For sharing space means more than simply being office mates, or cultural patrons. It means sharing ideas, strategies and experiences. It means supporting each other throughout the innovation process. It means working together to build creative products and services and connecting them back into the community. It means creating opportunities to learn, grow and become more resilient together.
In the process, the arts sector can learn from the environmental community, and social justice groups from professional associations. Through such efforts and processes we can begin breaking down the barriers between social movements and release the creative energy and potential that comes from cross-sectoral collaboration.
At Proof, we can take advantage of our space and our programming to provide a launchpad for new social mission initiatives. There are many people, companies and organizations with great ideas for improving our communitiy, but great ideas need structural and strategic support to get off the ground.
The social innovation process can support emerging projects, providing services that range from workspace and administrative support to organizational and strategic planning.
We intend to create a dynamic facility that provides workspace, shared services, programming and incubation support to social mission groups and social entrepreneurs.
We intend to curate a healthy creative environment for shared learning, foster a sense of community, and support established and emerging leaders, and through incubation activities, help ensure that promising community initiatives have the best possible chance of success.
We intend to convene conversations that will encourage us to provide services of value to learners and creators.
We continue the push forward with our grand notion of Proof, a creative and learning centre that will enable good - if not great - things to happen. We anticipate opening the doors in the new year to great fanfare and delicious fare, and inviting creatives to join us on the journey of discovery. As we move from prospect to reality, our productive engagement with the creative community will grow.
Memberships invitations and requests for comment will soon be sent out to those who expressed interest in joining.
Remembering that I'll be dead soon is the most important tool I've ever encountered to help me make the big choices in life. Almost everything - all external expectations, all pride, all fear of embarrassment or failure - these things just fall away in the face of death, leaving only what is truly important. Remembering that you are going to die is the best way I know to avoid the trap of thinking you have something to lose. You are already naked. There is no reason not to follow your heart. - Steve Jobs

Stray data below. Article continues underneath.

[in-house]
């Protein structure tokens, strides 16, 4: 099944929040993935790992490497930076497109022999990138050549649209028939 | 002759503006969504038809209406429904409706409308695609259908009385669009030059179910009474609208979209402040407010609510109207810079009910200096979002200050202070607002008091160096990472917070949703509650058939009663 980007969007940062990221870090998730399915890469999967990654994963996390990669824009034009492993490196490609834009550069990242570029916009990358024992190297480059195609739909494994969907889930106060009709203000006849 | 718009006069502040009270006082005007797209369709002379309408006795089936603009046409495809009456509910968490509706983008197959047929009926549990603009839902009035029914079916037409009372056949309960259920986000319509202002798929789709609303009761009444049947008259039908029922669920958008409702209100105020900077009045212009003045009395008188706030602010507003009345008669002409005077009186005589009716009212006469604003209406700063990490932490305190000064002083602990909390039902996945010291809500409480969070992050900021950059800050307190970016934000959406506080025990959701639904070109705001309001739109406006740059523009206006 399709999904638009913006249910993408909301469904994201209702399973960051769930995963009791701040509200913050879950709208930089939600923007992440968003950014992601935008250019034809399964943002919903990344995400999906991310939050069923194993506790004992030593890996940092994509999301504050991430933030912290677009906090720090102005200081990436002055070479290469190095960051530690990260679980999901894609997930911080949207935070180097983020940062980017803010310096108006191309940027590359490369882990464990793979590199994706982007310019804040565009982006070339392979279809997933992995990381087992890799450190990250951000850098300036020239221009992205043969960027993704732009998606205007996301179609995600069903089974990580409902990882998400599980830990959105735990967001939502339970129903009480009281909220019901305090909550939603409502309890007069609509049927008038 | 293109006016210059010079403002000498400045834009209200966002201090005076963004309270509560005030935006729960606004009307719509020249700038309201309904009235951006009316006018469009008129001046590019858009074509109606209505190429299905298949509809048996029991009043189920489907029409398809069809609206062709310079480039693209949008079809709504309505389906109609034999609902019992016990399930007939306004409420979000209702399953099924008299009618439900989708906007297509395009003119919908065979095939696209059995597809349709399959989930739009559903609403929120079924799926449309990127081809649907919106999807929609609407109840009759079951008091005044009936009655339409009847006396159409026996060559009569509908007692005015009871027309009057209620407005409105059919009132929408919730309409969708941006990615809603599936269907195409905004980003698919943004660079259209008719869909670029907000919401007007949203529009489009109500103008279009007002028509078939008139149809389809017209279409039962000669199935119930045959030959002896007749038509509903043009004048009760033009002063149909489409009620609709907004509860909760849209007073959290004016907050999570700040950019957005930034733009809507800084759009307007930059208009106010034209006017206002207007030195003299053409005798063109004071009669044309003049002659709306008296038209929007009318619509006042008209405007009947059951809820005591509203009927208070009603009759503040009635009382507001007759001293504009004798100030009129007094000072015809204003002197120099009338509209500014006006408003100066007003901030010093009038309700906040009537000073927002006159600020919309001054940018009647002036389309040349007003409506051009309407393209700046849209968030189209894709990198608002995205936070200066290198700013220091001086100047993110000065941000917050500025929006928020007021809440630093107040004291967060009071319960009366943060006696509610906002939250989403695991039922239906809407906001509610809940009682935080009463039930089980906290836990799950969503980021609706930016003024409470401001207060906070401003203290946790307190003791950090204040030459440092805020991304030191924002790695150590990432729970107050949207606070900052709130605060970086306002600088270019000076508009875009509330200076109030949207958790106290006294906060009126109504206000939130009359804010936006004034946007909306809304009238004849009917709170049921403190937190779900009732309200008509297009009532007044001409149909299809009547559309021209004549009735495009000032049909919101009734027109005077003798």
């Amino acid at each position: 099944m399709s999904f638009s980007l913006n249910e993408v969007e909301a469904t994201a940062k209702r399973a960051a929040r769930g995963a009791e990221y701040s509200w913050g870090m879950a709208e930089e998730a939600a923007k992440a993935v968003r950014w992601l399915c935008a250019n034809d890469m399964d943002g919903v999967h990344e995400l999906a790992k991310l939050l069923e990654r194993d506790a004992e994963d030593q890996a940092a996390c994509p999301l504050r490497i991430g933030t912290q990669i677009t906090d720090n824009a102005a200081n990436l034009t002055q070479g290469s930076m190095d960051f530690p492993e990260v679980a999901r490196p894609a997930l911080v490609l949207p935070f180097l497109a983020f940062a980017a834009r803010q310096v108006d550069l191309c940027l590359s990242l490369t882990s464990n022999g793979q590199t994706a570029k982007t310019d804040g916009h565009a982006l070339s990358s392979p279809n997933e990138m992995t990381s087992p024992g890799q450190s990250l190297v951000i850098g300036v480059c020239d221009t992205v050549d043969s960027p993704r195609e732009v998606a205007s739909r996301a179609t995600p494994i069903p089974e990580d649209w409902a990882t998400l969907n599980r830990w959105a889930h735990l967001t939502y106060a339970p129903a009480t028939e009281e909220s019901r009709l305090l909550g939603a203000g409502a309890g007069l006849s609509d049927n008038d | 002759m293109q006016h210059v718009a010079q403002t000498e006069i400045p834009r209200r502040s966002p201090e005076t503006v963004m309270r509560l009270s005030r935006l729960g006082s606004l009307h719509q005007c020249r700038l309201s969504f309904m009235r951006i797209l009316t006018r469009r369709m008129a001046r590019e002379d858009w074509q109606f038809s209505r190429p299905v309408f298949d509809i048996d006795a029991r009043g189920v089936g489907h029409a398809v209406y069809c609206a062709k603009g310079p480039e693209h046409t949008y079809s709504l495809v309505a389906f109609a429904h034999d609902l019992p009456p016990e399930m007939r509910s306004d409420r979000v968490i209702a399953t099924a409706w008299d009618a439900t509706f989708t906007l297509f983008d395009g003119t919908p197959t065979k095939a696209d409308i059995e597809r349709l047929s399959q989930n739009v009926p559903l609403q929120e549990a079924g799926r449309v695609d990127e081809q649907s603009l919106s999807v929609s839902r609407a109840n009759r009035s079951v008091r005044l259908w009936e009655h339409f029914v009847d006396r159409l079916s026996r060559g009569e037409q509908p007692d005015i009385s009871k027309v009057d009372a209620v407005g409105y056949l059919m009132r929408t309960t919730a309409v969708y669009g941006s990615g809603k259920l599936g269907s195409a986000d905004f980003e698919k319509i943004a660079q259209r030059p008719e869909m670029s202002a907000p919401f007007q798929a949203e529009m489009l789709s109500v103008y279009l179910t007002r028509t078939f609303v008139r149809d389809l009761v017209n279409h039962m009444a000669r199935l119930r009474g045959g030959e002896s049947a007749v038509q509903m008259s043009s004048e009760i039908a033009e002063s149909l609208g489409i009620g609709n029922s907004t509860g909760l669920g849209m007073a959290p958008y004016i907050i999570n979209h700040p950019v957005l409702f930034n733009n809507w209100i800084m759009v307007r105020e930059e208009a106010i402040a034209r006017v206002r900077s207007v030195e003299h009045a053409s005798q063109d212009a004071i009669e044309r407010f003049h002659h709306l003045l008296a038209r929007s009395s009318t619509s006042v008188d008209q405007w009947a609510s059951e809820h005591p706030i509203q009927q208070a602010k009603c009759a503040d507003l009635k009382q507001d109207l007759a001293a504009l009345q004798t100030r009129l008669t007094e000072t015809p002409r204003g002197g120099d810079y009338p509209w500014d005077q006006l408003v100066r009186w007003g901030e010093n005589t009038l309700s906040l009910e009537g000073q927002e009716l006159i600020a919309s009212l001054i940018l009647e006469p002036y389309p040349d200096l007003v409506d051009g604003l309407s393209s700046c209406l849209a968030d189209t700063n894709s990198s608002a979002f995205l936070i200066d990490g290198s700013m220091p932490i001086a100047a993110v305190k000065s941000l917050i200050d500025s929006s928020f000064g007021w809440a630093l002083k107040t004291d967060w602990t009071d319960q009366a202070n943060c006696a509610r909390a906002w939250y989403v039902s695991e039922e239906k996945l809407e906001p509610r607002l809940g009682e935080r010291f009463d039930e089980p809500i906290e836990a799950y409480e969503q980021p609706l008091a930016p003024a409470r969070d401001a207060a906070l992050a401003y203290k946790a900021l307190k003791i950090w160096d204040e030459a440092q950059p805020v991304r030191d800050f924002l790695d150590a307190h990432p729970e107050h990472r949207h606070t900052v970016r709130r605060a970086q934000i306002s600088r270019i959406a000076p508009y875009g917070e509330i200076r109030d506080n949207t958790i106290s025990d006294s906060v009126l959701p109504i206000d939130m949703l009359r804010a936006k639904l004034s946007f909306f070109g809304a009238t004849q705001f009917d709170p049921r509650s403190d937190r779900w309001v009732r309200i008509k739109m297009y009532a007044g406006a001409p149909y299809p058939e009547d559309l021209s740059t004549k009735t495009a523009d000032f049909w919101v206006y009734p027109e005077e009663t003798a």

The most recent issue of the Okanagan Institute journal Sage-ing with Creative Spirit, Grace and Gratitude is online at www.sageing.ca
A volunteer publication of the Okanagan Institute, intended as an initiative for collaboration and sharing, the journal presents the opportunity for the free exchange of wisdom gleaned from creative engagement, and is focused on honouring the transformational power of creativity. We hope that your perspective on the arts and creative engagement might also change as you read stories of Okanagan artists, experienced and emerging, who engage in art for the joy of stimulating personal and community wisdom and well-being.
A JOURNAL OF THE ARTS & AGING
"One of the strengths that sages possess, regardless of age, is a willingness to be educated by all things. Curiosity leads them to learn from all they encounter. They do not judge people or situations. When one relaxes into just being, everything can nourish and stimulate. For those who embrace life as a sage-ing experience, things come to them from the world and from the events in their lives. By taking time and giving attention to creatively respond to what might at first seem ordinary and not deserving of notice, life ripens with significance and meaning."